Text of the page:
Even the architectural Wonders of the World, some built millennia before technology and modern engineering, were constructed one brick, one chisel at a time.
And yet, all were guided by a vision for what could be. And backing that vision was the belief that one step, one stone, one creative solution at a time would one day manifest to please the gods.
I’m Dr. Karen Finn and I’m a divorce and life coach. Schedule a 30-minute private consultation for support in putting together the pieces so you can begin living your happy life.
Looking for more information about rebuilding a life after divorce? You’ll find what you’re looking for in Life after Divorce.
A debater becomes esteemed, even feared, not because of a predictable, uncompromising platform, but because of the ability to persuasively argue opposing platforms. Both (or several) sides. Calmly, convincingly, well-informed. An unhappy marriage is best resolved with a divorce. An unhappy marriage is best resolved with commitment and work. Aristotle could have you stumped with winning arguments on both sides.
You might not think the question of deciding a course of action for an unhappy marriage would be open to debate. Is it really anyone else’s business what a couple decides to do for their own happiness and well-being?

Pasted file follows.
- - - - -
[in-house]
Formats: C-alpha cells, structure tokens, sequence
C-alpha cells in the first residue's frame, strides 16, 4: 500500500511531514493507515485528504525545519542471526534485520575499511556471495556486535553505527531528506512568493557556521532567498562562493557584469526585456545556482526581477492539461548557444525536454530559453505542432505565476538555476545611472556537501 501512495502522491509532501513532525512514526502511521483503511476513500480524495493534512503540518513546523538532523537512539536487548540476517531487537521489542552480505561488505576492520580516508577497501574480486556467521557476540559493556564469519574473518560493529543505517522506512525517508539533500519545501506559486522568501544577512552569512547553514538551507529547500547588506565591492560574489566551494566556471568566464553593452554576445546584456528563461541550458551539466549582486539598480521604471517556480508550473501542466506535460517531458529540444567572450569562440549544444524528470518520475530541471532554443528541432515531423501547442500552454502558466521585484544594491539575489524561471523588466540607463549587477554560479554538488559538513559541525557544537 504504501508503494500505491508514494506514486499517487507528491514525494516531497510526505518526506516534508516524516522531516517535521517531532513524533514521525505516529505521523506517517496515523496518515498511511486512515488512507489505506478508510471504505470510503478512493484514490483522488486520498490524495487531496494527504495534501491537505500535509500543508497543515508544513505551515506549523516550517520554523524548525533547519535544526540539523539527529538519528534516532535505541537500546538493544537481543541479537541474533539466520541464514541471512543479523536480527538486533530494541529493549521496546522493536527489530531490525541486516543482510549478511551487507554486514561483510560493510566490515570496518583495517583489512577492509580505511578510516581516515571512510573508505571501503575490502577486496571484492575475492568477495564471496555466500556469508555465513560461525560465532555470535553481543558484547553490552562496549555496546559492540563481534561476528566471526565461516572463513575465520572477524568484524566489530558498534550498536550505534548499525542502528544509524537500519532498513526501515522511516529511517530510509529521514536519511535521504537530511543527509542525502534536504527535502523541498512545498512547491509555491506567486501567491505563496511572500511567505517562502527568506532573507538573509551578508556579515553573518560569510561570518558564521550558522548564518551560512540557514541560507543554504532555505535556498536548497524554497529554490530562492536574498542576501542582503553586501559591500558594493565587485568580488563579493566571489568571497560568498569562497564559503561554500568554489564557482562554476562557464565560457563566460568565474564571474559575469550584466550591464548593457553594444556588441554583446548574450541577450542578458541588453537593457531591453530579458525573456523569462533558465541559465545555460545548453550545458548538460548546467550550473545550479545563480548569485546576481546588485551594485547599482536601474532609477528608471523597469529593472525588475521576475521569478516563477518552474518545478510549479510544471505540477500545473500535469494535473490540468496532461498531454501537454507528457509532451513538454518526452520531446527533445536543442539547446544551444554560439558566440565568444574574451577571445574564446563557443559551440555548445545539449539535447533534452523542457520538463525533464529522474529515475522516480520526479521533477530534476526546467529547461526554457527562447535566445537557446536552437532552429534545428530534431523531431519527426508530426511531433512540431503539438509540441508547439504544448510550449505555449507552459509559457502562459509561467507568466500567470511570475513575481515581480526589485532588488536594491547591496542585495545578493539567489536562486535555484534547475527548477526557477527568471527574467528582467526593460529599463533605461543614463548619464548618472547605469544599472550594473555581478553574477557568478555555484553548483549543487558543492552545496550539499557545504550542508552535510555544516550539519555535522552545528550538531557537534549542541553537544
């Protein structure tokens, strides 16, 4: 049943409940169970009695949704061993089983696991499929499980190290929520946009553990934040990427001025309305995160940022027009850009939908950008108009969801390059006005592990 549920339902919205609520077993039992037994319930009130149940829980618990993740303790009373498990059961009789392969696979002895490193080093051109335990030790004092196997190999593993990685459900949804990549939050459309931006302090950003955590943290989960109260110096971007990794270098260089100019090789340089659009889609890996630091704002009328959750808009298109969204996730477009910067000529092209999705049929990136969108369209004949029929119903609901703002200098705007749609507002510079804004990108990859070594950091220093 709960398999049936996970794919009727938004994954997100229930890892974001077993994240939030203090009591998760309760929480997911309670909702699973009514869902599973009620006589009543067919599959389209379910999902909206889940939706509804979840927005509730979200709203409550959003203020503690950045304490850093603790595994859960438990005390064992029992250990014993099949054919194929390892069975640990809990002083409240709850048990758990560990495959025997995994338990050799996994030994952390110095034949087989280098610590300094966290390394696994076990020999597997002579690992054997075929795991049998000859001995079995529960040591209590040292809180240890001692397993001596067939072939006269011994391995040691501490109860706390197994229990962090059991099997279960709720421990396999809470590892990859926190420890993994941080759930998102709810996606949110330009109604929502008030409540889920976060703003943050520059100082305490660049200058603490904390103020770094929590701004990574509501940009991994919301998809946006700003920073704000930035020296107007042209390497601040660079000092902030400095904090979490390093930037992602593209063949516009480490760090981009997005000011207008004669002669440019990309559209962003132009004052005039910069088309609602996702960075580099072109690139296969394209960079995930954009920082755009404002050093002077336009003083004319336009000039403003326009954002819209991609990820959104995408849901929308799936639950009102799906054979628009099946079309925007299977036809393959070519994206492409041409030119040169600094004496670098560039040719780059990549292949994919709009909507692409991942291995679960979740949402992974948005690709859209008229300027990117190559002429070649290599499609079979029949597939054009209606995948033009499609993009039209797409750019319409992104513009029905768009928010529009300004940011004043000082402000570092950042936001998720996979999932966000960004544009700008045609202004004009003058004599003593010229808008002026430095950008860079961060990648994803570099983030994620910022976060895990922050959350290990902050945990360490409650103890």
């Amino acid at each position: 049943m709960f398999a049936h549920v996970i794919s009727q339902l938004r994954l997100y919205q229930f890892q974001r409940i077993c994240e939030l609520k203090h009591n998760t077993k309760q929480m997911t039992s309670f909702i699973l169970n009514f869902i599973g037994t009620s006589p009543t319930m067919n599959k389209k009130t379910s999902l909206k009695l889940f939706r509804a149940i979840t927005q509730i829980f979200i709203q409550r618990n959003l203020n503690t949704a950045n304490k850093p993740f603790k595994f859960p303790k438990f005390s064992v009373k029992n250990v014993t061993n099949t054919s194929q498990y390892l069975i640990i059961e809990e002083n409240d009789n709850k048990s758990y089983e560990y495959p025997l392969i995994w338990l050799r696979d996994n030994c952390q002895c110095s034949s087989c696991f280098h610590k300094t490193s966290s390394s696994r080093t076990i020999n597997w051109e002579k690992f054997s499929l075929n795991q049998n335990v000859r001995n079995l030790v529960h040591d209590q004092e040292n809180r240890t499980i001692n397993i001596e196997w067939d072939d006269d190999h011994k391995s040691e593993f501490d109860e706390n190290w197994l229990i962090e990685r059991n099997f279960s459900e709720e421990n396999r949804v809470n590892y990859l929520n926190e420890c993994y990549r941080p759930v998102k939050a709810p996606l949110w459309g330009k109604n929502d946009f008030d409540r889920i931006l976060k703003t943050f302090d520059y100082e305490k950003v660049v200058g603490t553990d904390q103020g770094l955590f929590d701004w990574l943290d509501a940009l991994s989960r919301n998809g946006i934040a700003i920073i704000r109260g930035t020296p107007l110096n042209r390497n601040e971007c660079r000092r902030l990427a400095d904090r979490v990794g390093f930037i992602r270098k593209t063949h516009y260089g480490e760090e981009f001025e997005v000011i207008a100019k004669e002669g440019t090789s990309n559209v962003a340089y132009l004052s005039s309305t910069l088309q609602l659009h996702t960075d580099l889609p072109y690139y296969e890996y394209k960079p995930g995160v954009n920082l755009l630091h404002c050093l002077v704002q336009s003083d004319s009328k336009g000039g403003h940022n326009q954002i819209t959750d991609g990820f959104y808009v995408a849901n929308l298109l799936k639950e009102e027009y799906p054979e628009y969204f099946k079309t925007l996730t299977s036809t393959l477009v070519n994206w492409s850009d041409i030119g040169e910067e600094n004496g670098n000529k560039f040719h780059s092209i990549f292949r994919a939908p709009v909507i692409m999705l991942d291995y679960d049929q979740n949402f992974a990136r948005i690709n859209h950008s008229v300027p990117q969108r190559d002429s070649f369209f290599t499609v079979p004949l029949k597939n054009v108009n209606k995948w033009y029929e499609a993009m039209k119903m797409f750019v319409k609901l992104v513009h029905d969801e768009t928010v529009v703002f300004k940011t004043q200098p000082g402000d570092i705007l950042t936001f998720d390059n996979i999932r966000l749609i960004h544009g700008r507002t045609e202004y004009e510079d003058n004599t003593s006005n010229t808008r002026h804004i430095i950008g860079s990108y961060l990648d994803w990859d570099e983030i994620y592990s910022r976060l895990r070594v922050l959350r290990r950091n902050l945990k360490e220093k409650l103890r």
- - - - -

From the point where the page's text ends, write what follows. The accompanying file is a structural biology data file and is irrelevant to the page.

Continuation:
Touché. Point taken.
However, even that perspective – like most, if not all perspectives – has a counter-view.
What if the “debate” over how to resolve an unhappy marriage were argued within your own marriage…or even only within your own mind?
Do we keep going? Do we just stop the misery and try to heal? Have we tried everything we can to save this marriage?
What about the kids? Will they be better off growing up with unhappily married parents or with happily divorced parents?
We have divorced friends who insist that an unhappy marriage is best resolved with a divorce.
And we have divorced friends who wish they had stuck it out.
Perhaps the assumption of divorce as the best resolution for an unhappy marriage isn’t as simple as “true or false.”
Let’s find out….